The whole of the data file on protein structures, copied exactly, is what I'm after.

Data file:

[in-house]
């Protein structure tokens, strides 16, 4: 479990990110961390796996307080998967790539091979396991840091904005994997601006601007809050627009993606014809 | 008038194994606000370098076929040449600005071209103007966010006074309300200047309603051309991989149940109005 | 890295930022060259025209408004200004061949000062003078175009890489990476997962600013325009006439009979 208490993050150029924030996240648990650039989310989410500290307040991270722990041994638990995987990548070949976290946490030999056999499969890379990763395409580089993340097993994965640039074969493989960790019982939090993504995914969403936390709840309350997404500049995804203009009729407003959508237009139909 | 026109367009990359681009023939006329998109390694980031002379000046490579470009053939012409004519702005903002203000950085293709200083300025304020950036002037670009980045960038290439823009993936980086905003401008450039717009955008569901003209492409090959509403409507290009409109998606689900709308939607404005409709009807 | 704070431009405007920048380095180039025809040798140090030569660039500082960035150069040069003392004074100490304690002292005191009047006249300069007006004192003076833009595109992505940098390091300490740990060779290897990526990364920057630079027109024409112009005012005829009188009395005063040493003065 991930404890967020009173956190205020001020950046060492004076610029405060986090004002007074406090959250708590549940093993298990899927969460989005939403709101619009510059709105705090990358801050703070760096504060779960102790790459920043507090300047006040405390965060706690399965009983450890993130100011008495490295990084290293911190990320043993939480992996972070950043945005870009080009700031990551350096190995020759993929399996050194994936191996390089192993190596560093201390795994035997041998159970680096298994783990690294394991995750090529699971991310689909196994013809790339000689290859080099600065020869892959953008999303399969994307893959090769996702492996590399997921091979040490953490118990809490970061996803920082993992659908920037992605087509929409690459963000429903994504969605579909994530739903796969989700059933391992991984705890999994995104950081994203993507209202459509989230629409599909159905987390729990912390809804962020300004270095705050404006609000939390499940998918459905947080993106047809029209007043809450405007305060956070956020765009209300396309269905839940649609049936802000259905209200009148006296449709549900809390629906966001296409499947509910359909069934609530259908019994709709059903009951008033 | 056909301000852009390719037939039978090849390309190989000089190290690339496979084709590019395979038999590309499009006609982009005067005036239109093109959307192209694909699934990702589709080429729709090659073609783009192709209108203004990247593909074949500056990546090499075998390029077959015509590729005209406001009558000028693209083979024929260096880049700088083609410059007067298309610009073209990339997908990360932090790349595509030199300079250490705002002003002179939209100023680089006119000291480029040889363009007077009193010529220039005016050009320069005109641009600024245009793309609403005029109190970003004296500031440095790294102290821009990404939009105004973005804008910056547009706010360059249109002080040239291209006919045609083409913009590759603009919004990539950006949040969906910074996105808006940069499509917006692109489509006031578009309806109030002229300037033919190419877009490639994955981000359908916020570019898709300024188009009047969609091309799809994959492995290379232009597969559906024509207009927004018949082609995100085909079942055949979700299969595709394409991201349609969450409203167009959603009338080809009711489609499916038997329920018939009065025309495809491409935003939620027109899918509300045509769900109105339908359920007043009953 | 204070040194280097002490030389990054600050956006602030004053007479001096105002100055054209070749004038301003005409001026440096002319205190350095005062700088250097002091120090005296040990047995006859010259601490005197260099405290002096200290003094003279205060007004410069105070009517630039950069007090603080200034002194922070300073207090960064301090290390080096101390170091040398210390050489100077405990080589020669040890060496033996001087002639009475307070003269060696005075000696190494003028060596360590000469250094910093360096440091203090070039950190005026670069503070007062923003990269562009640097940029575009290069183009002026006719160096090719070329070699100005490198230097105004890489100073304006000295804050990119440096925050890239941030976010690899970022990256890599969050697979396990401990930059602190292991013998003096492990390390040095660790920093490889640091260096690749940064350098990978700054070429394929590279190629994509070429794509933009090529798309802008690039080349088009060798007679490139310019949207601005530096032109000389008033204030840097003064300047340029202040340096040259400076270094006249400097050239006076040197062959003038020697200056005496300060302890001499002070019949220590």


[in-house]
């Protein structure tokens, strides 16, 4: 479990990110961390796996307080998967790539091979396991840091904005994997601006601007809050627009993606014809 | 008038194994606000370098076929040449600005071209103007966010006074309300200047309603051309991989149940109005 | 890295930022060259025209408004200004061949000062003078175009890489990476997962600013325009006439009979 208490993050150029924030996240648990650039989310989410500290307040991270722990041994638990995987990548070949976290946490030999056999499969890379990763395409580089993340097993994965640039074969493989960790019982939090993504995914969403936390709840309350997404500049995804203009009729407003959508237009139909 | 026109367009990359681009023939006329998109390694980031002379000046490579470009053939012409004519702005903002203000950085293709200083300025304020950036002037670009980045960038290439823009993936980086905003401008450039717009955008569901003209492409090959509403409507290009409109998606689900709308939607404005409709009807 | 704070431009405007920048380095180039025809040798140090030569660039500082960035150069040069003392004074100490304690002292005191009047006249300069007006004192003076833009595109992505940098390091300490740990060779290897990526990364920057630079027109024409112009005012005829009188009395005063040493003065 991930404890967020009173956190205020001020950046060492004076610029405060986090004002007074406090959250708590549940093993298990899927969460989005939403709101619009510059709105705090990358801050703070760096504060779960102790790459920043507090300047006040405390965060706690399965009983450890993130100011008495490295990084290293911190990320043993939480992996972070950043945005870009080009700031990551350096190995020759993929399996050194994936191996390089192993190596560093201390795994035997041998159970680096298994783990690294394991995750090529699971991310689909196994013809790339000689290859080099600065020869892959953008999303399969994307893959090769996702492996590399997921091979040490953490118990809490970061996803920082993992659908920037992605087509929409690459963000429903994504969605579909994530739903796969989700059933391992991984705890999994995104950081994203993507209202459509989230629409599909159905987390729990912390809804962020300004270095705050404006609000939390499940998918459905947080993106047809029209007043809450405007305060956070956020765009209300396309269905839940649609049936802000259905209200009148006296449709549900809390629906966001296409499947509910359909069934609530259908019994709709059903009951008033 | 056909301000852009390719037939039978090849390309190989000089190290690339496979084709590019395979038999590309499009006609982009005067005036239109093109959307192209694909699934990702589709080429729709090659073609783009192709209108203004990247593909074949500056990546090499075998390029077959015509590729005209406001009558000028693209083979024929260096880049700088083609410059007067298309610009073209990339997908990360932090790349595509030199300079250490705002002003002179939209100023680089006119000291480029040889363009007077009193010529220039005016050009320069005109641009600024245009793309609403005029109190970003004296500031440095790294102290821009990404939009105004973005804008910056547009706010360059249109002080040239291209006919045609083409913009590759603009919004990539950006949040969906910074996105808006940069499509917006692109489509006031578009309806109030002229300037033919190419877009490639994955981000359908916020570019898709300024188009009047969609091309799809994959492995290379232009597969559906024509207009927004018949082609995100085909079942055949979700299969595709394409991201349609969450409203167009959603009338080809009711489609499916038997329920018939009065025309495809491409935003939620027109899918509300045509769900109105339908359920007043009953 | 204070040194280097002490030389990054600050956006602030004053007479001096105002100055054209070749004038301003005409001026440096002319205190350095005062700088250097002091120090005296040990047995006859010259601490005197260099405290002096200290003094003279205060007004410069105070009517630039950069007090603080200034002194922070300073207090960064301090290390080096101390170091040398210390050489100077405990080589020669040890060496033996001087002639009475307070003269060696005075000696190494003028060596360590000469250094910093360096440091203090070039950190005026670069503070007062923003990269562009640097940029575009290069183009002026006719160096090719070329070699100005490198230097105004890489100073304006000295804050990119440096925050890239941030976010690899970022990256890599969050697979396990401990930059602190292991013998003096492990390390040095660790920093490889640091260096690749940064350098990978700054070429394929590279190629994509070429794509933009090529798309802008690039080349088009060798007679490139310019949207601005530096032109000389008033204030840097003064300047340029202040340096040259400076270094006249400097050239006076040197062959003038020697200056005496300060302890001499002070019949220590």